Giving it a closer look, I have personally realized it is not the courses that are useless, rather it has been the inability and/or inefficiency of the stakeholders to use these courses for the better. The inability to use a tool does not render it to be useless. Using a case study of one of the ‘useless courses’, psychology, it is anecdotically held that pursuing a university degree in that field is a path to achieved failure. A dead end. A dark future. Unemployment.
Psychology, with all its blessings, finding deep-seated facts that motivate human behavior, providing psychotherapy to patients with heart-breaking depression, seeking to explain why some societies perform better than others, engineering products to suite a given market, extra, stakeholders make no sense of the key contributions that such a ‘useless’ course brings to the table.
In other worlds, psychologists have done ground-breaking, mind-boggling and significant research findings that have improved societies. For example, The Marhshallow Test, by a renowned psychologist Walter Mischel sought to find out how a child’s ability to delay gratification, or inability for that matter, affects the later-life success of that child, how rejection sensitivity is a barrier to social relationships, etc.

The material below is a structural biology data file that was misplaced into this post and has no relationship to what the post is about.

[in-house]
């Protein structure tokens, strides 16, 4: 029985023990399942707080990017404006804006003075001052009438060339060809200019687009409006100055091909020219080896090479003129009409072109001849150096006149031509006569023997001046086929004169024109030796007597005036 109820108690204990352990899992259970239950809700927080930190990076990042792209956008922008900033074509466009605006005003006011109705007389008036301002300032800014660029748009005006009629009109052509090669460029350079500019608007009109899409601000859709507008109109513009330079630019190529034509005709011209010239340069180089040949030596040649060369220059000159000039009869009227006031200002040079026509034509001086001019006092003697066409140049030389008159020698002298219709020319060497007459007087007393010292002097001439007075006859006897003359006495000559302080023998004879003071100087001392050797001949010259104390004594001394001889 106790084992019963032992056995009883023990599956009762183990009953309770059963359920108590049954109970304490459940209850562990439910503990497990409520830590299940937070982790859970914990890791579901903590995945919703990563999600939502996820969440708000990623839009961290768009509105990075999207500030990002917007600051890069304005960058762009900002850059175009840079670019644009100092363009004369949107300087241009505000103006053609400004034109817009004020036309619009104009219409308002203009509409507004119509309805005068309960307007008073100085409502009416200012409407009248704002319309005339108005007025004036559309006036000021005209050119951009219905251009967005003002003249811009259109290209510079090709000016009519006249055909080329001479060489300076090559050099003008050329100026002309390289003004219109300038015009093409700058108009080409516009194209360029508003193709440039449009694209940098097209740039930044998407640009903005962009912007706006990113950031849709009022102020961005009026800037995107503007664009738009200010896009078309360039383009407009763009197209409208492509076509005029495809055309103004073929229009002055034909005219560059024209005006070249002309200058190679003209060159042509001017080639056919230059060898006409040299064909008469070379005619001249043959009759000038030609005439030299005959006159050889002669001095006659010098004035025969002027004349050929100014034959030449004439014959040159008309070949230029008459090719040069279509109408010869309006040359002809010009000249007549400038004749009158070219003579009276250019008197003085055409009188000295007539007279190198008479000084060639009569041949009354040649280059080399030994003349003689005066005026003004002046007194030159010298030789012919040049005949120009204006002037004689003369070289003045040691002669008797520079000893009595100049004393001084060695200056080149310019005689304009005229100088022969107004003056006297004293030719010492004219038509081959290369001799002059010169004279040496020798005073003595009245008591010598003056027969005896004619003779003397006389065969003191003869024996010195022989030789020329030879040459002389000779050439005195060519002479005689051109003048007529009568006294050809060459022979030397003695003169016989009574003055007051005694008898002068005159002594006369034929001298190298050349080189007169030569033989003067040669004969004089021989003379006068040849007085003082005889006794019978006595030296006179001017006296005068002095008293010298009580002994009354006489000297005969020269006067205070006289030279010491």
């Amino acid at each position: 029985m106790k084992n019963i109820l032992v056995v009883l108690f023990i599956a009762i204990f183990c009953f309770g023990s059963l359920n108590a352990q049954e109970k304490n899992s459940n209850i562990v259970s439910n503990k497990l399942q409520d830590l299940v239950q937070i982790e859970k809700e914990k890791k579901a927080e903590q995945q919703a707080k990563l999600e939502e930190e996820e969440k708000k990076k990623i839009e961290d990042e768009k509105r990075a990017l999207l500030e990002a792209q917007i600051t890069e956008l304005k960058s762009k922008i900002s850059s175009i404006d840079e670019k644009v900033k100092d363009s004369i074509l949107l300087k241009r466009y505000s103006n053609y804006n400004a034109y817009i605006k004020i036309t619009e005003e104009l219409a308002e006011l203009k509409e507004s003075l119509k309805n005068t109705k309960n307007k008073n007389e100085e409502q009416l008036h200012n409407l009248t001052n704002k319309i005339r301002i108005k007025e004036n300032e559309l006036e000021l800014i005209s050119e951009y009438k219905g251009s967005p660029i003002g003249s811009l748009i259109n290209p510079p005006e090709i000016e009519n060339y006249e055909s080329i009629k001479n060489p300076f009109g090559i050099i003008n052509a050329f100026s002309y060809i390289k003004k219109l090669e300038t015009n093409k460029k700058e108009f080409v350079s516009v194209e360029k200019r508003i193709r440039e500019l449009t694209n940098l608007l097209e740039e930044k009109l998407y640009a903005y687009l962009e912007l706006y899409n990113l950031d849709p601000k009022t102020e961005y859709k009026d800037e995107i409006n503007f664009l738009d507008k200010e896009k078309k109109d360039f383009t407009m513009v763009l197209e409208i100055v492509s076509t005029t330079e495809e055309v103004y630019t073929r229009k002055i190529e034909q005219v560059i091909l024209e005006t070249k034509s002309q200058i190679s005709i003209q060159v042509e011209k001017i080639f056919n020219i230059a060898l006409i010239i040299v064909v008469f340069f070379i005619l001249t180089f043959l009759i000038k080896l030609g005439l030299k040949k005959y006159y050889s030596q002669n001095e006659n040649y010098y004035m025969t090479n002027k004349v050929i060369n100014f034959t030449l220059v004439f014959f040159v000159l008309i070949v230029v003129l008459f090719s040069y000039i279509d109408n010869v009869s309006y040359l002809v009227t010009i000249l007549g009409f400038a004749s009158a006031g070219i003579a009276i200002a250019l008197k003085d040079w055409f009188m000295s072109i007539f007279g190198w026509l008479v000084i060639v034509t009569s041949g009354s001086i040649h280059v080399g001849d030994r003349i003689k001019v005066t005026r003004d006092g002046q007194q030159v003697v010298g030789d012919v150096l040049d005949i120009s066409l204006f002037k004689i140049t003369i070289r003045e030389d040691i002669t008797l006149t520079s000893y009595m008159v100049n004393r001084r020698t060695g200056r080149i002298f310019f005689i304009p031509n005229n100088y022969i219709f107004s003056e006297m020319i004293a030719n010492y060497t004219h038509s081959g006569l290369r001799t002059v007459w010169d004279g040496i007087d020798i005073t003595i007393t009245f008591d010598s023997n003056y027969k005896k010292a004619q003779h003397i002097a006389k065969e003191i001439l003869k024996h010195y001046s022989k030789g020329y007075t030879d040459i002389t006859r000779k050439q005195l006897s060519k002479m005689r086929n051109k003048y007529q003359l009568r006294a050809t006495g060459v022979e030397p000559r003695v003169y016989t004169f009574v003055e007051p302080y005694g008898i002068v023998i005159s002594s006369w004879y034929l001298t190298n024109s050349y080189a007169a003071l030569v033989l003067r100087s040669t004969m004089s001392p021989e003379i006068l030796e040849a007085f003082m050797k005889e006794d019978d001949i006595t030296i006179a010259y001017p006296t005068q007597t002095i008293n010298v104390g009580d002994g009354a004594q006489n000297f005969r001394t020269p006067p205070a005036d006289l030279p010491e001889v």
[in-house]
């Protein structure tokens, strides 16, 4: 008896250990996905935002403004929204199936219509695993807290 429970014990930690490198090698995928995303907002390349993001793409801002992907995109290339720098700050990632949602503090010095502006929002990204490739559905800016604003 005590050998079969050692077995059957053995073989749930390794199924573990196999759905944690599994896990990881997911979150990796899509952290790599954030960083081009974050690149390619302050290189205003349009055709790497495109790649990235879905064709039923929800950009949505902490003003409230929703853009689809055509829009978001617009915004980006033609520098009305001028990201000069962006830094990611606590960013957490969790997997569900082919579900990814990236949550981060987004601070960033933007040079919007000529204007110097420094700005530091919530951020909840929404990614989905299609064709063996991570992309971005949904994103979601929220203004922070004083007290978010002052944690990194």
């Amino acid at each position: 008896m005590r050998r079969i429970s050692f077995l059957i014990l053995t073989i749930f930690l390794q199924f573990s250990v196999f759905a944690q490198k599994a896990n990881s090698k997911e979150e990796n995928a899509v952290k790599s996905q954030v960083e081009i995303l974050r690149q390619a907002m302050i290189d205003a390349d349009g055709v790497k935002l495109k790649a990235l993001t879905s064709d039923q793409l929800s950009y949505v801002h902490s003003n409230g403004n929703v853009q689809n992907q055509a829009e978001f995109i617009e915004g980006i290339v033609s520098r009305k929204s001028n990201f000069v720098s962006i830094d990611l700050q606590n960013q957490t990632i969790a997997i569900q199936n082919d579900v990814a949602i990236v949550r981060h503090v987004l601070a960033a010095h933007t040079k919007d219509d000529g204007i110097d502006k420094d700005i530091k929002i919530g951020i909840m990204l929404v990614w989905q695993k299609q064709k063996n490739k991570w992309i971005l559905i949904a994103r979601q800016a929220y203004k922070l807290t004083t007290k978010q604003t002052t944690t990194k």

The global publishing industry has seen a great surge in publications in the psychology field, Authors such as Malcolm Gladwell have published psychology bestseller books for example ‘outliers: The Story of Success’ having ground-rooted research facts on how success brews, why Asians are damn good at mathematics, why migrates to America become filthily wealthy in the garment industry.
Psychology, is such a billion-dollar industry in such worlds whose foundation is knowledge and application. Lives change for the better. Unemployment rates are manageable. There is a greater social currency for pursuing ‘useless’ course in such economies.
Going by the numbers, the U.S. Bureau of Labor Statistics (BLS), predicted that employment for psychologists overall will grow by 19 percent between 2014 and 2024, much faster than the 7 percent average growth predicted for all occupations. In contrast, employment of psychiatrists was predicted to grow by just 15 percent and social workers by only 12 percent. This was also coupled by the increase in number of undergraduate and postgraduate admissions at major universities.